Conflict with public health?

In the WHO Tobacco Convention, the authors emphasise the importance of keeping the interests of the tobacco industry at arm's length from health policy. This particular paragraph is therefore regularly used to exclude a not inconsiderable amount of knowledge about relative risks between different nicotine products. Although e-cigarettes, both the technology and the e-liquid, have little to do with the tobacco industry in the first place (it was small independent entrepreneurs who developed the products and created the market), the fact that the tobacco companies are now selling some of the products on the market is enough for the more aggressive anti-tobacco activists to be heard when they invoke the Tobacco Convention.

"The interests of tobacco companies are, by definition, always in conflict with public health," it has been said.

Ignoring 99.7 per cent of the research

The US has never signed the WHO Tobacco Convention, but Sweden has. And this can easily have absurd consequences. When the the Swedish government requested arescue that would put the harms (or estimated risks of harm) of different nicotine products side by side and give our health policy makers an evidence-based foundation for a modern ANDTS strategy, the Public Health Agency turned itself inside out to AVOID doing just that. Out of 6000 studies and summaries on the risks of vejping, the agency screened out all but 18. That is, it ignored looking at 99.7 per cent of the available research.

The report notes, of course, that "we don't know enough about e-cigarettes and vejping to say anything about the risks". A very marginal study with 12 participants from Karolinska institute (authored by Magnus Lundbäck), on the other hand, was used as a basis for the Public Health Agency's own statements on the issue.

"E-cigarettes affect blood vessels. All nicotine use is harmful. All should be regulated equally," said a statement. pressure cookersharing from the public health authority.

Regulatory activism?

Again, anything that could favour the tobacco industry MUST not affect health policy. In practice, it becomes government activism, where it is considered ok to not tell the whole truth as long as the message is "correct" and fits the anti-tobacco movement's, and thus the WHO's, narrative.

"Need to get the whole picture"

The report was naturally criticised. Not surprising since other authorities and institutions around the world seem to have had no problem whatsoever in finding evidence that vejpa is SIGNIFICANTLY less harmful than smoking. One can also make a fairly clear statement about the absolute health risks of vejpa, even though long-term studies are lacking.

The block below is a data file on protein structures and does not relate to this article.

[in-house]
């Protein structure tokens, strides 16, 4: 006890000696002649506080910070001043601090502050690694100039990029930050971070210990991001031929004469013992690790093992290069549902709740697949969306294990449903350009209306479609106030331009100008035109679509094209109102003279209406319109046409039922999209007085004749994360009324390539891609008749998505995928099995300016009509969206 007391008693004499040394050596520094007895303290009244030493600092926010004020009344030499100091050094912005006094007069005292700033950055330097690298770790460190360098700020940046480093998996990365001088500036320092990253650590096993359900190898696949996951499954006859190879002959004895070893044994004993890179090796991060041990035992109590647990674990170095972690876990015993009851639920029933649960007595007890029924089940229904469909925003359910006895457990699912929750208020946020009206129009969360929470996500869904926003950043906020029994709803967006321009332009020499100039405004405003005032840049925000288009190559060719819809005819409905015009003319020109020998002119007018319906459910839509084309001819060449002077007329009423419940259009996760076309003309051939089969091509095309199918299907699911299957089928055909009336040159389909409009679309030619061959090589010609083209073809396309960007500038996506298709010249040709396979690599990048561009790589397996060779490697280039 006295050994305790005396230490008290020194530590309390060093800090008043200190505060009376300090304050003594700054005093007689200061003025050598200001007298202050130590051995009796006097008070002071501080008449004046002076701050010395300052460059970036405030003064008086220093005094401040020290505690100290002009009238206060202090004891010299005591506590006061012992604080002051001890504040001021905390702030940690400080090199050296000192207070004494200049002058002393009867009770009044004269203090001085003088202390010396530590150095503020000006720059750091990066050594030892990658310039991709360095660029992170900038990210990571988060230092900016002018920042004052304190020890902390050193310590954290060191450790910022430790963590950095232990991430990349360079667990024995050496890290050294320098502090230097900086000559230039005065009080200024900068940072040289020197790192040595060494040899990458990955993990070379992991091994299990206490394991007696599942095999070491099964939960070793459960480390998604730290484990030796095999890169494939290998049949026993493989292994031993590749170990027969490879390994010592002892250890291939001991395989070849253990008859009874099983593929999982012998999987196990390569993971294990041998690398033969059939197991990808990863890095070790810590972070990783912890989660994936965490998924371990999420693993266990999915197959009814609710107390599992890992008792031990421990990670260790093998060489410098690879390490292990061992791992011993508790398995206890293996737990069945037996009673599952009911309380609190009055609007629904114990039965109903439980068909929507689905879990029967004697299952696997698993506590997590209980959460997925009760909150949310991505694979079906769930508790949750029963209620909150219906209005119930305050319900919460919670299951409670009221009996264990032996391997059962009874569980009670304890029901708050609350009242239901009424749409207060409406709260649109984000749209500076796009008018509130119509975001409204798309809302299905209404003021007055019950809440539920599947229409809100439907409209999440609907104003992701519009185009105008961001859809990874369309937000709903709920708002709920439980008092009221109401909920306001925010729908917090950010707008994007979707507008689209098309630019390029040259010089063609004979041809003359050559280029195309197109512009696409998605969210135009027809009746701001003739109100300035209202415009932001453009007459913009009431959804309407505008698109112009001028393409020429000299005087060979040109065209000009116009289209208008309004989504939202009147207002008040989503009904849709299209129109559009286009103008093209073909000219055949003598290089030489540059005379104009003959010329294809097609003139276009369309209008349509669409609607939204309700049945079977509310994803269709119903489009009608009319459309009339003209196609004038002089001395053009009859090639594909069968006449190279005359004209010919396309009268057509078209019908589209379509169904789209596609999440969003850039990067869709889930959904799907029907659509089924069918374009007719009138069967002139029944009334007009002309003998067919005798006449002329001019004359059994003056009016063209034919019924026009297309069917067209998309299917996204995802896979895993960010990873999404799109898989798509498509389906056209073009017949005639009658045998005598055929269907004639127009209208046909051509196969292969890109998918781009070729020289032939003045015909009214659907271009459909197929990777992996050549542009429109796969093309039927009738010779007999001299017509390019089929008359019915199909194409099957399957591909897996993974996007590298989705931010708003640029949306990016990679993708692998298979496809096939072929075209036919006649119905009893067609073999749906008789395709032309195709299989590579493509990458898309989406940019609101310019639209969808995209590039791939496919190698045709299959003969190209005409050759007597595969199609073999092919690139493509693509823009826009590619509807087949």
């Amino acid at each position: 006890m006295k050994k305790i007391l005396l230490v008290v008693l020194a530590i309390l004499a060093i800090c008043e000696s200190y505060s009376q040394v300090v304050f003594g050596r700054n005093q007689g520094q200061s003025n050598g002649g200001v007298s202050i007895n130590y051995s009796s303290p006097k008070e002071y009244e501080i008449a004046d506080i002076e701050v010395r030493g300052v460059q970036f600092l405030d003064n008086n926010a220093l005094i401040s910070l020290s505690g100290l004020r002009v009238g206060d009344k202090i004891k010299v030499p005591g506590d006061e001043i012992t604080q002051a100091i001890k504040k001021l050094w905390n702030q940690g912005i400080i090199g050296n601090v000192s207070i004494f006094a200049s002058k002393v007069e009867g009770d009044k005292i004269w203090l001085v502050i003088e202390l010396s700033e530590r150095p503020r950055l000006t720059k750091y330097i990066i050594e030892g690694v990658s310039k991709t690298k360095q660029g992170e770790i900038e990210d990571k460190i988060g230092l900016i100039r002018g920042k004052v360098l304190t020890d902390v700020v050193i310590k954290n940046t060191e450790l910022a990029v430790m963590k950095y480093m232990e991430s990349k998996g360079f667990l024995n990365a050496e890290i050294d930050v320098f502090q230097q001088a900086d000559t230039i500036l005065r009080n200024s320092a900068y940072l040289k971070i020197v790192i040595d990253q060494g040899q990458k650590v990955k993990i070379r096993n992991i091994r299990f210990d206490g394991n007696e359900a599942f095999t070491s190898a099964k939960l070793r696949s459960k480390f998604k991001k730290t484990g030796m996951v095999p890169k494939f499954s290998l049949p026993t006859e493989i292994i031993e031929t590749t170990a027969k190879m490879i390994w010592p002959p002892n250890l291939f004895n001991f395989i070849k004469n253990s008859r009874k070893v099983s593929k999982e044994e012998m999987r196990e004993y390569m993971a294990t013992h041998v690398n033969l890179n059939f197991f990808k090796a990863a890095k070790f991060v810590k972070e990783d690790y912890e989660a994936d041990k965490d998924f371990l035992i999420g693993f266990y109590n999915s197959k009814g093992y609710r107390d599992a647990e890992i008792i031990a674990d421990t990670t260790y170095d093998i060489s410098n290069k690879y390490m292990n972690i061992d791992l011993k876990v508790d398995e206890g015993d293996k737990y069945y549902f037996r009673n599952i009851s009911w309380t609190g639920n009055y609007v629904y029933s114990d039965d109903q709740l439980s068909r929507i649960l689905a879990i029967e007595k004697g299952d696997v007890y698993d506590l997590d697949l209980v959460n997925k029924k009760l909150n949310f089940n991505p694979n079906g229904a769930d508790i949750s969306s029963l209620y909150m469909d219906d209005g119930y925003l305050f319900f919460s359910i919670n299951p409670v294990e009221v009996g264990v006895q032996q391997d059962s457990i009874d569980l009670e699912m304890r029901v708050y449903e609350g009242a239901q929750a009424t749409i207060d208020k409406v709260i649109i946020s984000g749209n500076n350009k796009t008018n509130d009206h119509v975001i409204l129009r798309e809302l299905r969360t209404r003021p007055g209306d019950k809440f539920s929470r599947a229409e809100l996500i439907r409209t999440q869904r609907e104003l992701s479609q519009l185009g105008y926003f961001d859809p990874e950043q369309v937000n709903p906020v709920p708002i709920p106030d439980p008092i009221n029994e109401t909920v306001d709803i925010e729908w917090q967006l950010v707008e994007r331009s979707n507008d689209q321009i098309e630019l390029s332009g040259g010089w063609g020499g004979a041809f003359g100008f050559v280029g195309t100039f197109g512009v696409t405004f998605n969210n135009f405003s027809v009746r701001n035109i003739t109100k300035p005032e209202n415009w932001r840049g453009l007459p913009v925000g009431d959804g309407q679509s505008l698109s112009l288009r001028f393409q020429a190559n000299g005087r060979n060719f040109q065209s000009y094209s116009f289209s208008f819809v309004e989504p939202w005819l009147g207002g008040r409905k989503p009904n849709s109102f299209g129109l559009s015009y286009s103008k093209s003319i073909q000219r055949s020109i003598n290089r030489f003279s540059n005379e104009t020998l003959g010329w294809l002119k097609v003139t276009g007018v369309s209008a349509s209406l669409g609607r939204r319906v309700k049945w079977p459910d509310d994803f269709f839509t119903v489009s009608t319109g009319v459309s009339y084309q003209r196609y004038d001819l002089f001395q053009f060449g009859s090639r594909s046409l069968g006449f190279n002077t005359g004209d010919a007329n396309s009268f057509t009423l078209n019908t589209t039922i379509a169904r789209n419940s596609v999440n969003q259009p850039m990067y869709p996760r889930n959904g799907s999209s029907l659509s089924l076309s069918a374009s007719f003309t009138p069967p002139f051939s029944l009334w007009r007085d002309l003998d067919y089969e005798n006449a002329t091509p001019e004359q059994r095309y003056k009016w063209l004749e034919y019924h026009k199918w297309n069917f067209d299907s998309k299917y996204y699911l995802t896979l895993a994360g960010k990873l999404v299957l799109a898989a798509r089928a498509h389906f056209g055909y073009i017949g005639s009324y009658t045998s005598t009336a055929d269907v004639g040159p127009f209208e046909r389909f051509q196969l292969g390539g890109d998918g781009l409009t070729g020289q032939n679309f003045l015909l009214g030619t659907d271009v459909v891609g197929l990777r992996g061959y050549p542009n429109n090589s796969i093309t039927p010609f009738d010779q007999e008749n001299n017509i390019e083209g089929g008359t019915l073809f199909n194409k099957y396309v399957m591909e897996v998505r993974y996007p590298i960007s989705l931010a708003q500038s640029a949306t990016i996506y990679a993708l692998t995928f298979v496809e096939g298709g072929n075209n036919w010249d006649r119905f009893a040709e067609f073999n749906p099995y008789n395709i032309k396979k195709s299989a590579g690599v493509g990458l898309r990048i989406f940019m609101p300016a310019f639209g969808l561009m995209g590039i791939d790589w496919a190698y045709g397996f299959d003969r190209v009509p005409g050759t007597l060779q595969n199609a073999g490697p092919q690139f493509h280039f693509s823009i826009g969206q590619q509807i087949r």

'In all likelihood, the risks are small, although not non-existent', the UK Public Health Agency recently concluded in its annual knowledge report on vejpning in England.

The Swedish Public Health Agency did not even manage to show that there are clear differences between snusing and smoking. Or rather: you can read it between the lines when you look at the summary. But the agency never says it outright.

"My conclusion is that this report from FHM cannot be the sole basis for future decisions, but needs to be seen in a larger context. I would have hoped that more of the studies included in the report dealt with relative risk of injury, rather than prevalence. Here, we as decision-makers have to supplement with other studies to get a fair overall picture. For the Moderates, the overall goal is to reduce the habitual smoking of cigarettes, rather than to limit all use of nicotine." says Jesper Skalberg Karlsson (m), a member of the Social Affairs Committee, in a comment on the FHM report for an article in Vejpkollen.

Monitoring of the WHO is important

That said, 2024 will be an exciting year for those interested in the harm minimisation debate. Sweden has almost 1.2 million daily users of smokeless nicotine. Nearly one million of these are snus users, many of whom also use nicotine pouches and e-cigarettes. Vejpkollen will therefore follow the development closely, not least by monitoring COP10, the 10th meeting of the Tobacco Convention, taking place from 5 to 10 February in Panama. Here, delegates from around the world will decide whether or not snus, nicotine pouches and e-cigarettes should be regulated as cigarettes. At the moment, it looks like WHO wants to cut off access to EVERYTHING related to nicotine. How will Swedish delegates deal with this?

EU elections - a key issue for white snus?

The elections to the European Parliament will also open the debate on Swedish nicotine consumption, or perhaps rather our relationship with nicotine pouches, products that alongside e-cigarettes are likely to help reduce the harmful effects of smoking in Sweden. The EU Commission, like the WHO, wants to severely limit the possibility of using nicotine pouches, at the same time as restricting access to e-cigarettes, through everything from flavour bans, high taxes to subsidies for so-called "preventive measures" (where do you think Non Smoking Generation and Tobaksfakta get their money from?). Vejpkollen is of course monitoring the issue from a user perspective.

Interest is growing

Interest in the political game around nicotine is growing, which is not least reflected in the visitor statistics on Vejpkollen. An average of 5000 people a week visit the magazine. Add to this the enormous activity in the comment fields on social mediahe, where articles on the politics of snus, nicotine pouches and e-cigs are attracting a lot of interest. Vejpkollen's posts (direct links to articles) have been shared 2000 times in 2023. The posts have been commented on 4148 times and received 29455 reactions.

Why do it this way?

It is of course important that users understand how policy shapes the environment for alternative nicotine products. Many users e-cig, snus and nicotine pouches to keep non-smoking and quit nicotine addiction. At the same time, there are just as many people who just vejpake and snuff to they like the flavours, the social aspect, the kick and the feeling of using nicotine.
Hopefully, this commitment will continue and will also be picked up by politicians who can speak on their behalf in small and large contexts.

See you!

Stefan Mathisson
Editor-in-chief and publisher
Vejpkollen.se